Still, the greatest question of the day remains; How, Where and When does the Anti-Pornography Act 2014 criminalise the wearing of Mini-Skirts, Slit-Dresses, Leggings, Open-Bras, Kundi-Shows, tight pants, see-through? Does the Act, in any case, prima facie criminalise such aspects of ‘‘indecent dressing’’?


Perhaps ‘‘the Partial’’ criminalisation of such dress codes is to be found in the ‘‘ejusdem generis rule’’ of statutory interpretation, which would lead a court of law to conclude that the words ‘‘represent, display, show, reveal’’ (which are not directly used in section 13 of the Act) are ‘‘ejusdem generis’’(of the same character) the words ‘‘produce, traffic in, publish, broadcast, procure, import, export, sell or abet’’, (which are directly used in section 13 of the Act)—and this is the most likely outcome of any judicial interpretation of sections 2 & 13 vis-a-vis the looming Mini-skirt Crisis.


Also, the ‘‘partial’’ criminalisation of such dress codes may be generated from the judicial application of ‘‘the purposive’’ and ‘‘the mischief’’ rules of statutory interpretation which would inevitably push a judicial tribunal to refer to ‘‘external aides of construction’’ such as the Anti-Homosexuality Bill, 2011 and the Hansard, so as to determine the actual purpose of the legislation.


It must be noted that both the Hansard and the Bill are legitimate ‘‘aides to the interpretation of statutes’’, especially where ambiguities as to the true meaning of the words of the statute arise, or where there is a dispute as to the true intention of the legislature.


I will herein later underscore that both the Anti-Homosexuality Bill, 2011 and the Hansard alarmingly indicate that the definition of ‘‘pornographic materials’’ or ‘‘the sexual parts of a person’’ include; ‘‘breasts, thighs, buttocks or genitalia’’.


At this juncture, however, it is sufficient to plainly state that, ‘‘the lawyer’s consideration of the Anti-Homosexuality Act 2014, the Anti-Homosexuality Bill, 2011 and the Hansard leaves no doubt that a woman who wears a ‘‘mini-skirt’’ and ‘‘exposes her thighs’’ would be ‘‘lawfully arrested’’ on ‘‘suspicion’’ of committing the offense of pornography.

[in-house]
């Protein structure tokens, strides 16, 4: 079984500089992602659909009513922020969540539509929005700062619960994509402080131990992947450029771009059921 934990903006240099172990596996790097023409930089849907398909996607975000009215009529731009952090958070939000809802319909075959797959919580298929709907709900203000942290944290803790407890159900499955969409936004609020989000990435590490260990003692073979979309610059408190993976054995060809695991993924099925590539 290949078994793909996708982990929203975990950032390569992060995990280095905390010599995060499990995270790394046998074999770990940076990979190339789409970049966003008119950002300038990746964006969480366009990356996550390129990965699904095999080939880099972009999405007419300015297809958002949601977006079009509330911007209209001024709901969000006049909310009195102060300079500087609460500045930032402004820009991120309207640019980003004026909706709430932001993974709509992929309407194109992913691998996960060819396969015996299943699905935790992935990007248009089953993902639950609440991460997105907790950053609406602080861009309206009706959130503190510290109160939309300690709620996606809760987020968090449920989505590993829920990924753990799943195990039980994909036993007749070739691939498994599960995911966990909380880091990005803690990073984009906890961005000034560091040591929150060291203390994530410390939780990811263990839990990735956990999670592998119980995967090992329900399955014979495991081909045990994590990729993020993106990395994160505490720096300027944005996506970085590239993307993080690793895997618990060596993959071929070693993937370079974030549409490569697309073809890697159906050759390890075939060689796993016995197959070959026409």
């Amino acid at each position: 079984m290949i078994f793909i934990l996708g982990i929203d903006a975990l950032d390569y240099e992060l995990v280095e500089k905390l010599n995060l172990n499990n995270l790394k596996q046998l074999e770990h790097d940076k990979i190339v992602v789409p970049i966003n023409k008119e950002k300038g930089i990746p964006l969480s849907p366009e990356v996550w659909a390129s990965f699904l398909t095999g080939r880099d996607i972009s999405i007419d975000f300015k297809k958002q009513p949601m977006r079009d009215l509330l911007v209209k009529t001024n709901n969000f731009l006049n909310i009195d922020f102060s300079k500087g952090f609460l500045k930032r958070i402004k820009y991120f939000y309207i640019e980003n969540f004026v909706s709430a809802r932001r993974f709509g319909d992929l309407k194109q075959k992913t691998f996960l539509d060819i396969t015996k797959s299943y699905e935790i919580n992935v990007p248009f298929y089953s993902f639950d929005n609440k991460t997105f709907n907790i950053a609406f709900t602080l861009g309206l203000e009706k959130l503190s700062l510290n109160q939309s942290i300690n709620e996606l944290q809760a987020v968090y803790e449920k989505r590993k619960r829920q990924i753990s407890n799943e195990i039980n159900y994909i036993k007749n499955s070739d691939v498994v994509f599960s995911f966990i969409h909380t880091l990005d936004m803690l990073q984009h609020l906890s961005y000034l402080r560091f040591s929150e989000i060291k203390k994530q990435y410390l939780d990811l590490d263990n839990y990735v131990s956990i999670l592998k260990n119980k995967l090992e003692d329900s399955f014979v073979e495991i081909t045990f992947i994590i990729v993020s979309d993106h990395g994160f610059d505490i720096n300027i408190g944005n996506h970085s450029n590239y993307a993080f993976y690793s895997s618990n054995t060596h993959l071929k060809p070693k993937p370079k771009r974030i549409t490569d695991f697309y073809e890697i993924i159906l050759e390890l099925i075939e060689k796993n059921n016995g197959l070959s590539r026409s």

The above notwithstanding, it must be said that; the Anti-pornography Act 2014 does not, by its express words or by any necessary implications, criminalise ‘‘the mere wearing’’ of ‘‘indecent clothes’’.


The correct interpretation of the law is that, ‘‘the mere wearing of indecent clothes’’ such as Mini-Skirts, Slit-Dresses, Leggings, Open-Bras, Kundi-Shows, tight pants, see-through does not, alone, constitute/complete the offense of pornography within the meaning of Sections 2 & 13 of the Anti-Pornography Act 2014. Such dress code only raises ‘‘suspicion of criminality’’.


Therefore, while such suspicion is enough for a police officer to lawfully effect an arrest; it is not enough for the same police officer to prefer any charges against the arrested suspect!—and this is where the incompetence of our legislative process is exposed!

WHAT DO I MEAN?

Under Section 2 of the Anti-Pornography Act 2014, pornography is defined in the following words;


‘Pornography’ means any representation (through publication, exhibition, cinematography, indecent show, information technology, or) by whatever means, of a person engaged in real or stimulated explicit sexual activities or any representation of the sexual parts of a person for primarily sexual excitement. (Emphasis mine)


First and foremost, by inserting the phrase ‘‘by whatever means’’ in the middle of the definition of pornography, the preceding words, i.e. ‘‘….through publication, exhibition, cinematography, indecent show, information technology, or…..’’ became completely superfluous.


Therefore, when pornography is subjected to an intelligent Legal microscope, its definition as it appears in the new Act (above) brings out three inescapable arms of interpretation.


These are;

Pornography’ means any representation, by whatever means, of a person engaged in real (explicit) sexual activities.

Pornography’ means any representation, by whatever means, of a person engaged in stimulated (explicit) sexual activities.

Pornography’ means any representation of the sexual parts of a person for primarily sexual excitement.


While the 1st arm of interpretation presumably refers to the penetration of the vagina by the penis (real sexual activity), the 2nd arm of interpretation is meant to cater for other issues such as oral sex, finger-sex, artificial gadgets, kissing… (Stimulated sexual activity). The 1st and 2nd arms of interpretation are reasonable. Suffice to say that without the 3rd arm of interpretation, indecent dress-cords would not be captured by the law and the act would not be controversial in any way.